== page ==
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Summary

  • I examine the Sector SPDR ETFs to gain insight into past market bubbles.
  • Based on my data, past bubbles are easy to spot.
  • Based on historical weightings data, there may be a bubble in Biotechnology.

In this article, I will be looking at the price weightings of the sectors that make up the S&P 500 (NYSEARCA:SPY) using the series of select sector SPDR ETFs, to see what past bubbles looked like. I will be using MONTHLY CLOSE data from Yahoo Finance for each SPDR ETF and constructing a price weighted "index" to be able to visualize past bubbles. The reason I chose to use closing data instead of adjusted close data is that I did not want dividends skewing the results, and none of the SPDR ETFs have ever had a split.

My Process

Step #1: First, I exported historical monthly data into a spreadsheet for the following SPDR ETFs:

(NYSEARCA:XLK)

TECHNOLOGY SELECT SECTOR SPDR

(NYSEARCA:XLY)

CONSUMER DISCRETIONARY SELECT SECTOR SPDR

(NYSEARCA:XLP)

CONSUMERS STAPLES SELECT SECTOR SPDR

(NYSEARCA:XLE)

ENERGY SELECT SECTOR SPDR

(NYSEARCA:XLF)

FINANCIAL SELECT SECTOR SPDR

(NYSEARCA:XLV)

HEALTH CARE SELECT SECTOR SPDR

(NYSEARCA:XLI)

INDUSTRIAL SELECT SECTOR SPDR

(NYSEARCA:XLB)

MATERIALS SELECT SECTOR SPDR

(NYSEARCA:XLU)

UTILITIES SELECT SECTOR SPDR

Step 2: The second step I took was to create my "index," and to do this, I simply added together the closing prices for each sector SPDR, to get a total value. The whole data set is available here, and I have a sample of the first data point to show my process.

XLK

XLY

XLP

XLE

XLF

XLV

XLI

XLB

XLU

Total Value

12/22/1998

32.62

26.12

27.16

23.34

23.44

26

24.56

21.92

30.23

235.39

Step 3: I then took the values in the table above for each SPDR ETF, and divided it into the total value to get a weighting of that fund as a percentage of the total. The whole data set is available here, and I have a sample of the first data point below.

XLK

XLY

XLP

XLE

XLF

XLV

XLI

XLB

XLU

13.86%

11.10%

11.54%

9.92%

9.96%

11.05%

10.43%

9.31%

12.84%

Step 4: For the final step, I plotted all the percentage data for each ETF from inception to the current month to visualize what happened to weightings during previous market tops. The chart below created in Excel with the data sets from above, looks somewhat chaotic at first glance, but some important things stick out.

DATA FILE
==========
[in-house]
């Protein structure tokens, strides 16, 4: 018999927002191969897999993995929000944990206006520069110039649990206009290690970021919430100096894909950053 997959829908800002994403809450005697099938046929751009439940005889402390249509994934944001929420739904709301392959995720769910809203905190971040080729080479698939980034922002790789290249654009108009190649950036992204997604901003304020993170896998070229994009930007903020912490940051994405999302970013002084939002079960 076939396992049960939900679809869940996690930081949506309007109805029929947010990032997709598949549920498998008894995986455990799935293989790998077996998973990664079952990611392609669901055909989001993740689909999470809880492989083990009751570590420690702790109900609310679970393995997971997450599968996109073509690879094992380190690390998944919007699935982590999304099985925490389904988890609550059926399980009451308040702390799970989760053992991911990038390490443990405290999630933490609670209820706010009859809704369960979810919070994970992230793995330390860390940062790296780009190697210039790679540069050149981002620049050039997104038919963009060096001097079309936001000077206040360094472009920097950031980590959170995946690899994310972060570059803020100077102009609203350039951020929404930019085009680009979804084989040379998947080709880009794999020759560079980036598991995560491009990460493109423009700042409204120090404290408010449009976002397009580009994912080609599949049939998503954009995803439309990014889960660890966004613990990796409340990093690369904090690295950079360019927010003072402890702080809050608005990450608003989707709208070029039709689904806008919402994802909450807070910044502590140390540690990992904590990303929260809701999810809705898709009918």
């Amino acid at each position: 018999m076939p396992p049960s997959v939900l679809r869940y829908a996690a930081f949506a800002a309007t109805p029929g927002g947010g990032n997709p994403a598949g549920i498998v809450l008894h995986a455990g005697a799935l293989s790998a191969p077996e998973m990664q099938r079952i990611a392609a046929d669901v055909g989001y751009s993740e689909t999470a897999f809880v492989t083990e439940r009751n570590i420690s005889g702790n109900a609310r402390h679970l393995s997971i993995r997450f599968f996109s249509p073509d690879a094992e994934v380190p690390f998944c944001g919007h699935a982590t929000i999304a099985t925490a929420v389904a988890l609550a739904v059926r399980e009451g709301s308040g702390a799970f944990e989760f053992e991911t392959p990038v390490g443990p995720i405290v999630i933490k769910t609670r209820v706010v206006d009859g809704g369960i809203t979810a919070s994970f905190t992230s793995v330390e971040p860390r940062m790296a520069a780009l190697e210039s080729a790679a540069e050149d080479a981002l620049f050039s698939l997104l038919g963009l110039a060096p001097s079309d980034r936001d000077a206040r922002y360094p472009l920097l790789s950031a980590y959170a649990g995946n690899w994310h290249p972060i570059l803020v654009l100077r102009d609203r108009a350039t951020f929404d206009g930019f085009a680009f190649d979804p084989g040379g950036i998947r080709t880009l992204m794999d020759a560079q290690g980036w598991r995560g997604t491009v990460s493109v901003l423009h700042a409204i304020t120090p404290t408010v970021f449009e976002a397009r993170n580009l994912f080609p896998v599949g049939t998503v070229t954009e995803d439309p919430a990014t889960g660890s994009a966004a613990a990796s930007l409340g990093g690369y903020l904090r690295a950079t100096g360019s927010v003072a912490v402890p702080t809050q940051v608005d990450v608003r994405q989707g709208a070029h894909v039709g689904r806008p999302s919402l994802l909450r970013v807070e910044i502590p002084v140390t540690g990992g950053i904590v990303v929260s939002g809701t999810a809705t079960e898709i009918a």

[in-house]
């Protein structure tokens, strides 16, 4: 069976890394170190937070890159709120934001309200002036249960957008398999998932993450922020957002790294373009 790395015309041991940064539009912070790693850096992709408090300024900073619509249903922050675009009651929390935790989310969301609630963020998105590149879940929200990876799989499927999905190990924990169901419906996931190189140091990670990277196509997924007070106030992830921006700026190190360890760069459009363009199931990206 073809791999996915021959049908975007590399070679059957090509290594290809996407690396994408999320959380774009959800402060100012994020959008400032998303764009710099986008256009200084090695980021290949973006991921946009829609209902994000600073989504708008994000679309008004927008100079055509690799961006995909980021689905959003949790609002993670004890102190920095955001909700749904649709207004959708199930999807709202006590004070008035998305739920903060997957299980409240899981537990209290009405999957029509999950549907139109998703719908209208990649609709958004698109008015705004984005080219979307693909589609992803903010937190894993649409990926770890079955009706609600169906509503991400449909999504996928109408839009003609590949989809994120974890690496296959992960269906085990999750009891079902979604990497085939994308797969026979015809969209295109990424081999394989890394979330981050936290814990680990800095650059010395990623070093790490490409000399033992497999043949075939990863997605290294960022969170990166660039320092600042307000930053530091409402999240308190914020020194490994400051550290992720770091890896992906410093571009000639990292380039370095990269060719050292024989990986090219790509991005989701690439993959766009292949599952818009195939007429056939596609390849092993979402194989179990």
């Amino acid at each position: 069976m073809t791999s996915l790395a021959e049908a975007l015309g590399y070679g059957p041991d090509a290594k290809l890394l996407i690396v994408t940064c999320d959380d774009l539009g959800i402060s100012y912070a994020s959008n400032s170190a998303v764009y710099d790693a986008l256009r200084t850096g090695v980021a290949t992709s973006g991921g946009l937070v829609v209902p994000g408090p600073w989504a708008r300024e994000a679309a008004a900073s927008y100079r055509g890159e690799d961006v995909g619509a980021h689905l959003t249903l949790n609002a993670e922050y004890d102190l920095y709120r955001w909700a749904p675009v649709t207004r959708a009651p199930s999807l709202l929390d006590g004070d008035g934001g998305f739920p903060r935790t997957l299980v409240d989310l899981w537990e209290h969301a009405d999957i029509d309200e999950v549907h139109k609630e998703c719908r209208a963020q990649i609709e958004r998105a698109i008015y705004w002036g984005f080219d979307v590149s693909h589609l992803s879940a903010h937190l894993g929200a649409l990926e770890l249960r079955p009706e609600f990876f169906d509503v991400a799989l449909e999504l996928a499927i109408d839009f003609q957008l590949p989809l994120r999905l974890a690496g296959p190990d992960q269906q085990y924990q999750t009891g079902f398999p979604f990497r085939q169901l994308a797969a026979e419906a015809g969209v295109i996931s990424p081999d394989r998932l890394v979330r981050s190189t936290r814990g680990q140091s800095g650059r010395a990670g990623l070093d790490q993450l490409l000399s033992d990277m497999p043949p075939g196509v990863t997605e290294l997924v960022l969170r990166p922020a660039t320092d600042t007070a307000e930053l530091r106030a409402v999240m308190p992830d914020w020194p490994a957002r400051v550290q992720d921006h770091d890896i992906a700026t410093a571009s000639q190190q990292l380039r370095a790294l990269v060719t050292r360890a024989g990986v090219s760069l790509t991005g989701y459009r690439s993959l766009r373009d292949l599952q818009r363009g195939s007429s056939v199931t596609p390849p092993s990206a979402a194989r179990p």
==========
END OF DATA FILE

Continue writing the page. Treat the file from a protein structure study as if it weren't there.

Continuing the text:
(click to enlarge)

Findings

What you can clearly see from the chart is there was a spike in the blue line [Technology SPDR] in 1999-2000, and a spike in the orange line [Energy SPDR] in 2007-2008. It appears that the key level is a 20% weighting in my index, this occurred with XLK [Technology] in February 2000 and for XLE [Energy] in July 2007. What I found interesting was that after the XLK weighting was the highest and spiked, in two years it fell to become the lowest sector weighting in a two-year period. In addition, unlike the XLK, the XLE has stayed above a 20% weighting for the majority of the last seven years. This could mean that energy is still potentially in a bubble, or the other potential reason that energy has remained higher is for the fundamental reason that fracking has lead to significantly higher production, which is driving energy stocks higher, but it is a potential risk.

I had two other interesting findings, the first was that during the financial crisis, financials got down to a 4.10% weighting in February 2009, which in hindsight was a great buying opportunity for financials. The second thing I noticed was that brown line [Health Care] has stayed stable for the majority of the time except for two times when it spiked to a peak in March 2003, and January 2009; which at both times have been near market bottoms, however when you look at recent history, just as recently as February 2014, healthcare made up a larger weighting than it did in January 2009, which I believe can easily be explained by the spike in biotechnology. There are four biotechnology companies Gilead (NASDAQ:GILD), Amgen (NASDAQ:AMGN), Biogen (NASDAQ:BIIB), and Celgene (NASDAQ:CELG) that are in the top 10 holdings of XLV and account for 14.91%, and that is just in the top 10 holdings. By looking at the historical weighting in my index, anomalies like which are currently occurring in the XLV are easy to spot, and show that there most likely is a biotechnology bubble.

Closing thoughts

Based on the data, I don't believe the overall market is in a bubble because each of the last two market tops were preceded by a large spike in a sector, and there is no sector that is strong trending upwards like in the past with technology and energy. However, I believe there are spots like biotechnology in the market where there potentially could be a bubble.

Disclaimer

Disclosure: I have no positions in any stocks mentioned, and no plans to initiate any positions within the next 72 hours. I wrote this article myself, and it expresses my own opinions. I am not receiving compensation for it (other than from Seeking Alpha). I have no business relationship with any company whose stock is mentioned in this article.

Source: Bubble Watching In The S&P 500 Using Sector SPDR ETFs